Acceptance. That word and I – we have some history. I’m a lesbian, born in the ‘60s, one of seven children from a small farming community, with first-generation Italian parents. My family is interwoven with sexism and homophobia stemming from our religious backgrounds. Some have evolved, but many divisions remain cavernous.
By adolescence, Christianity had taught me to hide, reject my true self, and act straight. I learned that God thought of me as a pedophile and an abomination. Fears of being sent away to have my brain electrocuted to stop my thoughts of wanting to dance with a girl literally took my breath away. Anxiety enveloped me, I started biting my nails and developed a robust sense of shame. Acceptance vanished.
Today, I live authentically after unraveling my own homophobia imposed by institutional and cultural discrimination. After years of being forced into the closet, I now see the heterosexualism pervasive throughout our systems that promote being straight as “normal,” therefore superior. Despite this, I have managed to live a productive, happy life. Lots of therapy! Many of my friends without this benefit found that leaving this earth was their only choice.
I struggle with post-traumatic stress disorder (PTSD), a disability shared with many gay people due to the violence and discrimination we have experienced during our lives. My disability is often ignored and misunderstood. There are triggers that throw me into a panic attack or enrage me. Most people, including my family, do not understand my reactions and they reject my attempts to discuss them. No acceptance there.
In 2006, my wife and I moved here searching for “acceptance” and a safer community. I was ready to jump out of the closet and found this area to be better, but not the utopia we had expected.
Since the 2016 election, old wounds have reopened reviving past fears and pain. The safer community has evaporated. The federal government feeds my fears with their ambivalence to gun violence. Since the Orlando massacre, I wonder what is coming next for us. I’m haunted by the day two Trump supporters taunted us during an anti-gun rally in Ithaca, pointing at my wife’s sign and shouting “You’re next!” That was one of four attacks by heterosexual men that we have experienced in the last two years. When we reported the attacks to the Ithaca Police we were told, “You just have to walk away.” Are you kidding me? These men intended to be intimidating and harassing. That is not a police department that understands gay history or is interested in protecting us. No acceptance there.
As my body ages and I am less confident in my ability to run or fight, being out in public is somewhat terrifying. I’m constantly scanning for threats – it is exhausting. Unfortunately, Ithaca’s leadership does not acknowledge this reality. I hear the mayor speak about racism, and protecting undocumented people. These are important, but the queer community is not included in his concerns or actions. After the Orlando murders, we asked the mayor’s office to raise the rainbow flag in solidarity. We didn’t even receive a response. No acceptance there.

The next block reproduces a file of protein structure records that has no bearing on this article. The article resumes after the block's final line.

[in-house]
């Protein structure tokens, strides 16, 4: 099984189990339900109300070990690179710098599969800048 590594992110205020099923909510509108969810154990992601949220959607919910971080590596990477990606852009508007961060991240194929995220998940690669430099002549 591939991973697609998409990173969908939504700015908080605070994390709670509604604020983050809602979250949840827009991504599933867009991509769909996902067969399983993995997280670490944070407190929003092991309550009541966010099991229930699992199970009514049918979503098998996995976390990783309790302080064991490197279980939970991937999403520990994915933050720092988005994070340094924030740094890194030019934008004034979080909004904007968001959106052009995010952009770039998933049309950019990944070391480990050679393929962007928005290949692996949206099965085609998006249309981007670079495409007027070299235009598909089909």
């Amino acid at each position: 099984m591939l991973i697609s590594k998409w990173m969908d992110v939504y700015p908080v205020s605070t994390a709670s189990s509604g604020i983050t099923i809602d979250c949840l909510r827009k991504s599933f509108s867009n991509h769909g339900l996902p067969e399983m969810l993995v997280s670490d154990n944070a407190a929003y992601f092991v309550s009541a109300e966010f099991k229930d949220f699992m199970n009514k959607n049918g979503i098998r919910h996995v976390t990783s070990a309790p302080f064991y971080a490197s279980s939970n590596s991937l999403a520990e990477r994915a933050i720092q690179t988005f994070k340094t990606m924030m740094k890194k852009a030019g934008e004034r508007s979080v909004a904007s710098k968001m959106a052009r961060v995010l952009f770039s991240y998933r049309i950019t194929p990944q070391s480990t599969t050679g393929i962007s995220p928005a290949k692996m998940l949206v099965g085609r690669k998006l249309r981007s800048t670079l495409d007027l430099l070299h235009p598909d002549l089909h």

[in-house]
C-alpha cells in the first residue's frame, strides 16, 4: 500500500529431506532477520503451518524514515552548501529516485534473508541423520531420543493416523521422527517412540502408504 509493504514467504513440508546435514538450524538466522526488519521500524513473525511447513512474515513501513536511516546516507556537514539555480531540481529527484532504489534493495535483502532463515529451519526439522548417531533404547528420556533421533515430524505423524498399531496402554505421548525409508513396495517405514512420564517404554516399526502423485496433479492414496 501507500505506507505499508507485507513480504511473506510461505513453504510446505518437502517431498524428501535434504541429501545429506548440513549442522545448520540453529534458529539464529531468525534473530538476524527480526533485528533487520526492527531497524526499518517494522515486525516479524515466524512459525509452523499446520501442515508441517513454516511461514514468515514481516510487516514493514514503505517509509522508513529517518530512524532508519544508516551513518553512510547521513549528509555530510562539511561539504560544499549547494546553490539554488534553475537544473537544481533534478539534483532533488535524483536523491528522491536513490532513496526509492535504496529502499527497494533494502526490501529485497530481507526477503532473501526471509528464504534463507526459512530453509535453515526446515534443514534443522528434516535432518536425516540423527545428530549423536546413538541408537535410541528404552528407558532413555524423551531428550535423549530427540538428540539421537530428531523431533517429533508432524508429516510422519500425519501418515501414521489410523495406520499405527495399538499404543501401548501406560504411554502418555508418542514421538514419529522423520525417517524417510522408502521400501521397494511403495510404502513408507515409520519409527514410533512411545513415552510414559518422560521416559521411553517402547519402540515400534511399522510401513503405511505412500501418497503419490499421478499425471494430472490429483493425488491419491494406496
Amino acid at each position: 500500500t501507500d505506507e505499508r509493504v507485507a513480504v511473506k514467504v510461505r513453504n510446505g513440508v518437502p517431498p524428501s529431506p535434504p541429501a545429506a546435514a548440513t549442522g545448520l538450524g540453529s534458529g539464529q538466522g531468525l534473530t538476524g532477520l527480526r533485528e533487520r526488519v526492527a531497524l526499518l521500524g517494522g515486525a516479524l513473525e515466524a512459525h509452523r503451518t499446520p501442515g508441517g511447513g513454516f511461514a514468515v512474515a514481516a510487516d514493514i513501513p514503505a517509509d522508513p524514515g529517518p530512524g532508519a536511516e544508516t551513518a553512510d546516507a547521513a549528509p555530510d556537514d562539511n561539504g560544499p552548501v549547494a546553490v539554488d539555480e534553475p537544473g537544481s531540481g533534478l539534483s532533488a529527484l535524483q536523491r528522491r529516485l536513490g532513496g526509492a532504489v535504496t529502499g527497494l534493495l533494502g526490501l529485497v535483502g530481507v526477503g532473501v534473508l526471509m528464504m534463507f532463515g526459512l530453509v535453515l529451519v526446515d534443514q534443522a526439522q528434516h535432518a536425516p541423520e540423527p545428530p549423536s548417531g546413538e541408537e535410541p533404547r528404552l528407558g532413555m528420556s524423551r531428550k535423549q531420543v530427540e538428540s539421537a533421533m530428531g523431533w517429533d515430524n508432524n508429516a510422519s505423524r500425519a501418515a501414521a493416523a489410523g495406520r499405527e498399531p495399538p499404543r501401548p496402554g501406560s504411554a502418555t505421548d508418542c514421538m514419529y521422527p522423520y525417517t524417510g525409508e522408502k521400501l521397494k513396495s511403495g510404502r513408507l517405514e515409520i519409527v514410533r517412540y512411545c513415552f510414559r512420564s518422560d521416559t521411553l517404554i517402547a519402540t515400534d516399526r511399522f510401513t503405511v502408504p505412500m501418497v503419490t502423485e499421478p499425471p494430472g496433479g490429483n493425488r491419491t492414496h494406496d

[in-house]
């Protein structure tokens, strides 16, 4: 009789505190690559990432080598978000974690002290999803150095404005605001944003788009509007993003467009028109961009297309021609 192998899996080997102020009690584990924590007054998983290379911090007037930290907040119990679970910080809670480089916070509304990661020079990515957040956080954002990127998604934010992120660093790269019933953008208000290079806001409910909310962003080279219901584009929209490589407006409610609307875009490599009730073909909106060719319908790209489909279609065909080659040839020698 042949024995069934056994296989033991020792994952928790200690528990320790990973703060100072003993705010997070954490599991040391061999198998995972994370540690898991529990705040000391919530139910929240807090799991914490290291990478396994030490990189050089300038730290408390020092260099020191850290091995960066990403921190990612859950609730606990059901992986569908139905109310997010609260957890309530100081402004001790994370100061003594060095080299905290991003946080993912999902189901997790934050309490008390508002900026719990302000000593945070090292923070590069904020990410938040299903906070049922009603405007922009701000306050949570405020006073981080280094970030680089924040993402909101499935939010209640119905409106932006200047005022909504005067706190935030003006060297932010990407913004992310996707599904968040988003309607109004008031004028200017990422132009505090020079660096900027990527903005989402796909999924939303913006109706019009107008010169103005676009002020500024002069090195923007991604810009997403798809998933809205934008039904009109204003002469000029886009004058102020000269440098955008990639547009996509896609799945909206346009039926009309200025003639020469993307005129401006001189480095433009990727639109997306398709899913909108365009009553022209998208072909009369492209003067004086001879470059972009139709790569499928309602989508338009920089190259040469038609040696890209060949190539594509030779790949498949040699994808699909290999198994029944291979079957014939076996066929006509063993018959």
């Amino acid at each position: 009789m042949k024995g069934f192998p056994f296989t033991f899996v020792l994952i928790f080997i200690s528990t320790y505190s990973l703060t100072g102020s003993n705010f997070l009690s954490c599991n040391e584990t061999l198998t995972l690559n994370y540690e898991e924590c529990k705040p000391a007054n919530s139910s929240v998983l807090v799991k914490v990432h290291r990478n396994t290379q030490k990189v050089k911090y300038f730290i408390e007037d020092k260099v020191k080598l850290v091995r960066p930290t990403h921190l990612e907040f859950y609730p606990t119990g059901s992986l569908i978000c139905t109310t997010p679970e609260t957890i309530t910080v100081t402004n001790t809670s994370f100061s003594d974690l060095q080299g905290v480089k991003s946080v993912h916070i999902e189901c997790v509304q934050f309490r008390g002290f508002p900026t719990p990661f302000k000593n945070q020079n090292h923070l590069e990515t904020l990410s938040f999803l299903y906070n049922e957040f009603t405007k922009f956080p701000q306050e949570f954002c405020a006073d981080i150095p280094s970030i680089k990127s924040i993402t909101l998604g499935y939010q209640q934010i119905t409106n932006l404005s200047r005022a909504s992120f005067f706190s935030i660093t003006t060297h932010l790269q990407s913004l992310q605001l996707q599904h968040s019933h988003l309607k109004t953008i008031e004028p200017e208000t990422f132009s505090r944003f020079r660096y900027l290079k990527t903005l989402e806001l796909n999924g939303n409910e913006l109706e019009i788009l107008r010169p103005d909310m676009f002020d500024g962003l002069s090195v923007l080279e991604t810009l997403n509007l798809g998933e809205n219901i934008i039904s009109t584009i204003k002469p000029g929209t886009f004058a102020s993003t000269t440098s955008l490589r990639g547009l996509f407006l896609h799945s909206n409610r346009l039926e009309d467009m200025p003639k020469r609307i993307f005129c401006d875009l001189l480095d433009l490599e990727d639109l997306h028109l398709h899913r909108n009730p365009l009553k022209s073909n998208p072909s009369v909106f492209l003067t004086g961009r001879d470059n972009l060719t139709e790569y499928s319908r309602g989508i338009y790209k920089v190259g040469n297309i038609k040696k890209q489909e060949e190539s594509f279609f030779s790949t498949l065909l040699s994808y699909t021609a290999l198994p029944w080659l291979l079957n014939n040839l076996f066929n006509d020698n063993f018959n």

The Ithaca Police Department is being sued by a lesbian officer for discrimination. Ithaca sought dismissal because Title VII of the Civil Rights Act does not include sexual orientation. No acceptance there.
I opposed a payment of $27,000 from Tompkins County to Catholic Charities. I repeatedly asked Catholic Charities to provide a nondiscrimination policy that includes sexual orientation and gender identity. They refused. Giving taxpayer dollars to an organization who opposes marriage equality, adoptions to gay couples, and preaches that being queer is a sin, is rejecting the rights and needs of the gay community. No acceptance there.
The Democratic Party declares support for LGBTQ rights. But during campaign season in the 23rd district, you wouldn’t know it. When I try to get candidates to speak out against Reed’s opposition to queer civil rights, I’m told to back off because those ideas aren’t popular here. No acceptance there.
Acceptance of those that are different comes with being secure with who you are and the ability to empathize. It takes work to identify and overcome institutional biases on race, gender, and sexual orientation. It takes the willingness to open your mind and learn about systemic discrimination to develop true acceptance.
I have learned to live, thrive, and be as healthy as I can be despite the daily grind of living in a world that does not accept me or my gay cultural. My use of common gay-culture language, mannerisms, and dress raise the eyebrows of straight people. I am often ridiculed, ignored, or shut down because I point out discrimination. I don’t sugarcoat the truth.
I am a survivor, living long enough to learn to accept what I cannot change and the courage to change what I cannot accept. I would like to see people accept that we all are human. And, we have differences, men are different from women and I am different from a heterosexual. Neither is wrong. True acceptance.
Structural homophobia is to gay people what structural racism is to Black America. It is well hidden, engrained in our daily lives, and will take a massive educational effort to overcome. I will continue to find the courage to dismantle these until my last breath. I hope that sharing my story will move you to find true acceptance and join me in demolishing the structures of discrimination.
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